How a Honey Bee’s Waggle is Inspiring Aerospace Design
By Leslie Mertz, Ph.D.
The next time you see a bee land on a flower, watch how busy its abdomen is. It scrunches up, it lengthens, and it curls this way and that with amazing flexibility. A group of engineers at Tsinghua University in Beijing has now found that a quite surprising mechanism is involved in that movement, and this mechanism could possibly help in the design of rocket nose cones that need to morph into different shapes to accommodate the aerodynamics, mobility, and flight control required to punch through and re-enter the atmosphere. The findings are reported in a new study published in May in the open-access Journal of Insect Science.
The engineers focused on honey bees (Apis mellifera), which have very lively abdominal movements that are showcased during the waggle dance they perform to communicate with other members of their hive about the location of a prime flower patch. To figure out how the insects move, the engineers carefully dissected honey bees and viewed microstructures of their abdomens using a scanning electron microscope, and they also used a high-speed camera to record the wiggles of additional living honeybees, according to study co-author Shaoze Yan, Ph.D., of Tsinghua University’s Department of Mechanical Engineering.
With those observations, the engineers identified something unexpected: six “lateral connection structures” that look rather like the hydraulic shocks on a car and that extend and contract. One end of each of the six lateral connection structures, which are made of muscle, attaches to the flexible upper exoskeletal plate (the tergum) of an abdominal segment, and the other end attaches to the flexible lower exoskeletal plate (the sternum). The six lateral connection structures move independently of one another, Yan says, and because of the location of their connection points on the two plates, they allow for extensive and quite pliable movement of the tergum and sternum, therefore giving the abdomen its impressive scope of movement.
Engineers may recognize the arrangement and functioning of lateral connection structures as “the Stewart platform,” which is commonly used in flight simulators to imitate the change of attitude and speed of an aircraft, Yan says. “Most flight simulators adopt the Stewart platform as the kinematic mechanism, which is composed of a moving platform linked to a fixed base through six extensible legs. The simulation cockpit is installed on the platform, [and] the coordinated motions of the six extensible legs can drive the platform and make the cockpit simulate the movement of the aircraft,” he says.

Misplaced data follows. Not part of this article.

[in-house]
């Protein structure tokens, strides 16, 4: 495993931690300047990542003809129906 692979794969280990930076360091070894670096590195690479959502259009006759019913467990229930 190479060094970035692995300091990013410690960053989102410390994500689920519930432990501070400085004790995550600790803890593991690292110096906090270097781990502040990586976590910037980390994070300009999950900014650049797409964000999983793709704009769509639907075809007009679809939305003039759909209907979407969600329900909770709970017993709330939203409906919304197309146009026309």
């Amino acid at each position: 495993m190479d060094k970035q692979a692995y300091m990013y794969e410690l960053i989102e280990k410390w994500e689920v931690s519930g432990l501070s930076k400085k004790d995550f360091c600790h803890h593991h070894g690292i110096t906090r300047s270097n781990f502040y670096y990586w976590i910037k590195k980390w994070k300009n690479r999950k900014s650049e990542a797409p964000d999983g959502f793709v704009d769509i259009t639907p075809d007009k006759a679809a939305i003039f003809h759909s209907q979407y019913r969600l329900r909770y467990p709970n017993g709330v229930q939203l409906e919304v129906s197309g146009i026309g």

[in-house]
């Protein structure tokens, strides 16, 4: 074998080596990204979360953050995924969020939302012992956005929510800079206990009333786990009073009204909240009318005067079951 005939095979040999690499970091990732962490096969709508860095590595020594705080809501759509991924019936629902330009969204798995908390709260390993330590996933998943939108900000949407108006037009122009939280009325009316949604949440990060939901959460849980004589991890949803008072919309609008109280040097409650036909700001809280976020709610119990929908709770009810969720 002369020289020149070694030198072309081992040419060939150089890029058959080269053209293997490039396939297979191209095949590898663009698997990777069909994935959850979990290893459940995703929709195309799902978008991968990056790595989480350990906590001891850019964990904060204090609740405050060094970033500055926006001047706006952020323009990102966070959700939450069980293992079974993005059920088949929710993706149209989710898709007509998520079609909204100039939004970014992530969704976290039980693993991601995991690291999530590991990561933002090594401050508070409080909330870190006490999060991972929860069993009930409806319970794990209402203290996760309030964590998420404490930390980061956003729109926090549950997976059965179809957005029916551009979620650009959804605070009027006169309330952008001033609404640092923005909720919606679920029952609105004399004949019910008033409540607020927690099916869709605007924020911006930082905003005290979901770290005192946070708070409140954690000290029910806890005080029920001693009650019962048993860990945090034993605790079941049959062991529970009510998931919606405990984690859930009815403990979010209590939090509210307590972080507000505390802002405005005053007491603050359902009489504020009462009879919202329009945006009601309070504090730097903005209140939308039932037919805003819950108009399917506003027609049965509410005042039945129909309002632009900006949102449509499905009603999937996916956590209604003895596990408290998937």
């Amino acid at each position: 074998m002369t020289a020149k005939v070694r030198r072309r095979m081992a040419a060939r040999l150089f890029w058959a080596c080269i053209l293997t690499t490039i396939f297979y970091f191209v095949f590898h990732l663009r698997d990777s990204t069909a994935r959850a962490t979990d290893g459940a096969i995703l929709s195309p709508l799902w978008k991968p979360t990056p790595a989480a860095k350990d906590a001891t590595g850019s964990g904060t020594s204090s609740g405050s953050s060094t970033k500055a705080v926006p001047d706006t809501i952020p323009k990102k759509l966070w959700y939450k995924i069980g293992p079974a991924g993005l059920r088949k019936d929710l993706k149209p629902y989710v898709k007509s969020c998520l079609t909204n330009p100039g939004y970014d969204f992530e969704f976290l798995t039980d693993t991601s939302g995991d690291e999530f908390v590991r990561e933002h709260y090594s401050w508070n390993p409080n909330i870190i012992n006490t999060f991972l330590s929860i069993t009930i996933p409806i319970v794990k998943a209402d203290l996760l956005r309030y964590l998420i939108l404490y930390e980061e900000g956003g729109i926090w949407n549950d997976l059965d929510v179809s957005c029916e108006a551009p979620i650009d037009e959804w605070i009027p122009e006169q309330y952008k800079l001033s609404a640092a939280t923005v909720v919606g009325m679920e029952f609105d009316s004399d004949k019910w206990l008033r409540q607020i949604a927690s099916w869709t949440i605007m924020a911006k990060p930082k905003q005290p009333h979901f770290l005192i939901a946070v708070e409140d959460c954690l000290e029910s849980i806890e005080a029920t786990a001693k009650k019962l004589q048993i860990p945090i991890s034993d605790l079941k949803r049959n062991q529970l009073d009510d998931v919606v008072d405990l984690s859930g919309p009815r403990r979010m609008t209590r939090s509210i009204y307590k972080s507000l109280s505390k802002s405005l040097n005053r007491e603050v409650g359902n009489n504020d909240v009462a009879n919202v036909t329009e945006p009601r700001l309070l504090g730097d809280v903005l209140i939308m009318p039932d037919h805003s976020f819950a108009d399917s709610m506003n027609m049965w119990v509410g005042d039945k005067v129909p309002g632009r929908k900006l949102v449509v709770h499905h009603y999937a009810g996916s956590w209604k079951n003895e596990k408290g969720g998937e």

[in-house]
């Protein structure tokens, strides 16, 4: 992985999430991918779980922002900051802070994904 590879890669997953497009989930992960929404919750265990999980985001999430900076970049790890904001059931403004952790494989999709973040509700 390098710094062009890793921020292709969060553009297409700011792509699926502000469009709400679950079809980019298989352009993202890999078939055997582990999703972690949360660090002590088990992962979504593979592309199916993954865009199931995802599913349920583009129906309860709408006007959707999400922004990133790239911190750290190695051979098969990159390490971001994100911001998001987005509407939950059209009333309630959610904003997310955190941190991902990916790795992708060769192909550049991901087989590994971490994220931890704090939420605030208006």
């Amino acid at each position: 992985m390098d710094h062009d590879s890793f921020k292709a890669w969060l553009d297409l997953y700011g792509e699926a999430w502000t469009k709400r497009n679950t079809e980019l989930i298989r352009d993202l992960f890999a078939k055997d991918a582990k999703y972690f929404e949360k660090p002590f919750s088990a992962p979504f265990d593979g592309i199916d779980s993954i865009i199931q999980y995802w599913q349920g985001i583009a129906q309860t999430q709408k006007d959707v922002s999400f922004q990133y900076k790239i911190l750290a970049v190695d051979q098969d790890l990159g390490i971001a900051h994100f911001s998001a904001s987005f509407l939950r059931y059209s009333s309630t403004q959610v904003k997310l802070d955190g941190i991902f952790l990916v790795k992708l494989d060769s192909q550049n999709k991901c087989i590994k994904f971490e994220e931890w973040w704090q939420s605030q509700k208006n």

Once the engineers saw the lateral connection structures, they realized they had discovered an equivalent Stewart platform structure in insects. “We were very excited!” Yan says. According to their paper, this type of structure and mechanism is rarely seen in animals and has never previously been reported as regulating and controlling physiological activities. Yan adds, “We believe that it is the result of natural evolution adapting to the needs of the honey bee abdomen.”
This finding combines with the group’s earlier study revealing the role of folded intersegmental membranes in abdominal deformation in bees and its yet-to-be-published research indicating that abdominal muscles also function as linear actuators to control coordinated movement of adjacent abdominal segments. (Engineers would describe this as a parallel mechanism.)
Although the research group studied only honey bees, Yan believes other insects’ abdomens may move in the same way. “This model may be [able] to elucidate the abdominal deformation mechanism of butterflies, dragonflies, and drosophilae, since the abdomens of these three insects have similar physiological structures,” he says.
In yet another example of bioinspiration, the group is now applying their understanding of honey bee abdomens to the design of aerospace nose cones. “As mechanical engineers, we generally consider that the motion ability of machine—or animal—is determined by its body structure, [and] we have designed a morphing nose cone for the aerospace vehicle after optimizing the honey bee abdominal deformation mechanism,” Yan says. “Next, we will develop a physical prototype and carry out a series of experiments to verify its morphing ability.”
Journal of Insect Science
Leslie Mertz, Ph.D., teaches summer field-biology courses, writes about science, and runs an educational insect-identification website, www.knowyourinsects.org. She resides in northern Michigan.